happy diwali: life sparkles!
Diyas. That’s the first thing Jinkle Mehta associates with Diwali. Simple clay ones; fancy ones painted and decorated with sequins, beads, shells and mirrors. Diyas in all shapes, sizes and colours.
“As soon as my family starts planning for Diwali, I bring out our collection of diyas!” she says. “I love decorating our home – inside and outside – with them. We put up Christmas lights as well, but there’s something special about diyas. Of course, some years it is too cold or too windy for them to stay lit outside, but we keep going out to relight them!”
The family is originally from Baroda in Gujarat, India, and Jinkle describes what goes into a traditional Diwali celebration.
“For us, Diwali is celebrated over seven days of related festivals, each with its own special meaning. For instance, there is Dhanteras, on which we polish coins that have images of deities on them. The ladies buy gold or silver jewellery. All this is to encourage the goddess of wealth, Lakshmi, to come into our home. The day after Diwali is our New Year and the day after that, bhai dooj, which is sort of like Raksha Bandhan, on which sisters do a puja with their brothers.”
Jinkle confesses that though her grandparents have gifted them books on the Hindu epics, most of what she knows about Diwali comes from television serials.
“I didn’t really read those books! But I am familiar enough with the tales associated with the Ramayana to explain the meaning of Diwali to someone who doesn’t know!”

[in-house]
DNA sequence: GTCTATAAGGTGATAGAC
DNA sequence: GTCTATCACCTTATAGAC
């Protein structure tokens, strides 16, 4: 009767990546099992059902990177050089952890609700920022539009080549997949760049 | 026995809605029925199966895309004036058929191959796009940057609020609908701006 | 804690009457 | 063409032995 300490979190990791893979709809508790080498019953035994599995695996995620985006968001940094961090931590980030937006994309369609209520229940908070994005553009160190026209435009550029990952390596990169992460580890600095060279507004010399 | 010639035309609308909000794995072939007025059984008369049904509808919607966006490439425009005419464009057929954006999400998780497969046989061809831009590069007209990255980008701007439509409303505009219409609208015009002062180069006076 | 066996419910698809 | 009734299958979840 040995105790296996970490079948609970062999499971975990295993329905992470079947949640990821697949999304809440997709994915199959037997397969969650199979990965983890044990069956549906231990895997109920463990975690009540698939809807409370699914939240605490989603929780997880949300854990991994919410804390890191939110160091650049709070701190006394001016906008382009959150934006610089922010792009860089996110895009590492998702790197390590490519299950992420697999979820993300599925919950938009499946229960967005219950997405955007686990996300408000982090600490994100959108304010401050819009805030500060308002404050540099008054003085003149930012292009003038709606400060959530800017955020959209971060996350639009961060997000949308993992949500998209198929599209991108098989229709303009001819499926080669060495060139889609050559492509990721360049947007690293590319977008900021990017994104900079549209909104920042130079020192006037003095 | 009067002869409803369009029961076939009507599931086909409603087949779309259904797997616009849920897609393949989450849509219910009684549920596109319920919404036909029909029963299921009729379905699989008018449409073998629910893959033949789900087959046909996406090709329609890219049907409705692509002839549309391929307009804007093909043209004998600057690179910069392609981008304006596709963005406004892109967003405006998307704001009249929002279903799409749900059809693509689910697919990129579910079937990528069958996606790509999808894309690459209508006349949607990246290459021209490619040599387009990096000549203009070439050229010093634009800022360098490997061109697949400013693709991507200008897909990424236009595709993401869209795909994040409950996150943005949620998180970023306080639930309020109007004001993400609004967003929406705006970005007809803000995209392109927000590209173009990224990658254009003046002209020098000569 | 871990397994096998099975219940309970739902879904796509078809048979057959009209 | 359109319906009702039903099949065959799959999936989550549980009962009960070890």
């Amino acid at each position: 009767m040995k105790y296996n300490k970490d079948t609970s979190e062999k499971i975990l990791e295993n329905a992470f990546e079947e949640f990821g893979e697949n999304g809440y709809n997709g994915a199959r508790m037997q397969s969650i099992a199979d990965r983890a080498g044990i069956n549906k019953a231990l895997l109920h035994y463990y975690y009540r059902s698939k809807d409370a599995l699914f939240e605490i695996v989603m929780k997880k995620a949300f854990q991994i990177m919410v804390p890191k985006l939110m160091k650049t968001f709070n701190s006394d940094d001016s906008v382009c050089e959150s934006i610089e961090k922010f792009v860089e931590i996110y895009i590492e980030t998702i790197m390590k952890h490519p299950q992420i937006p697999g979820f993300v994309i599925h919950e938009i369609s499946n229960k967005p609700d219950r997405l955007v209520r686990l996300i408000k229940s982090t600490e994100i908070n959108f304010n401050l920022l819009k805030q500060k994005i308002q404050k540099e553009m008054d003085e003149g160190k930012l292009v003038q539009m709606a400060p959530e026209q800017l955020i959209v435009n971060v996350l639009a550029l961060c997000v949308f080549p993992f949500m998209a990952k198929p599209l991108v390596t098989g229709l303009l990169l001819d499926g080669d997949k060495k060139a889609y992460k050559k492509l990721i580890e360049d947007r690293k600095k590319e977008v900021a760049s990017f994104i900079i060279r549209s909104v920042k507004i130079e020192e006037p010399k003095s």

The Mehta family is not much into sweets, but her mother makes seviyan on the day of. The rest, they pick up from stores to gift to friends and family.
“And we get boxes of sweets in return from them!” says Jinkle. “My mom also makes puris and special festive food over the days of the festival. She gets us involved in a special cleaning of the house – with this being our New Year, we want everything to be sparkling and fresh. There is also the custom of fixing any problems or issues we may have with anyone and making a fresh new start.”
The celebration in Canada is different from those she has heard of in India. There is no public holiday, for one. So the day has to be planned around work and school schedules.
“If Diwali falls on a week day, we wake up early and do a small puja in the morning. Then when everyone is back home in the evening, we dress up and go to the temple. We have temple prashad and then visit family and friends. Depending on how much homework I may have, we then get together with some of the Gujarati families on our street and burst some firecrackers.
“I love Diwali, it’s one of my favourite festivals!”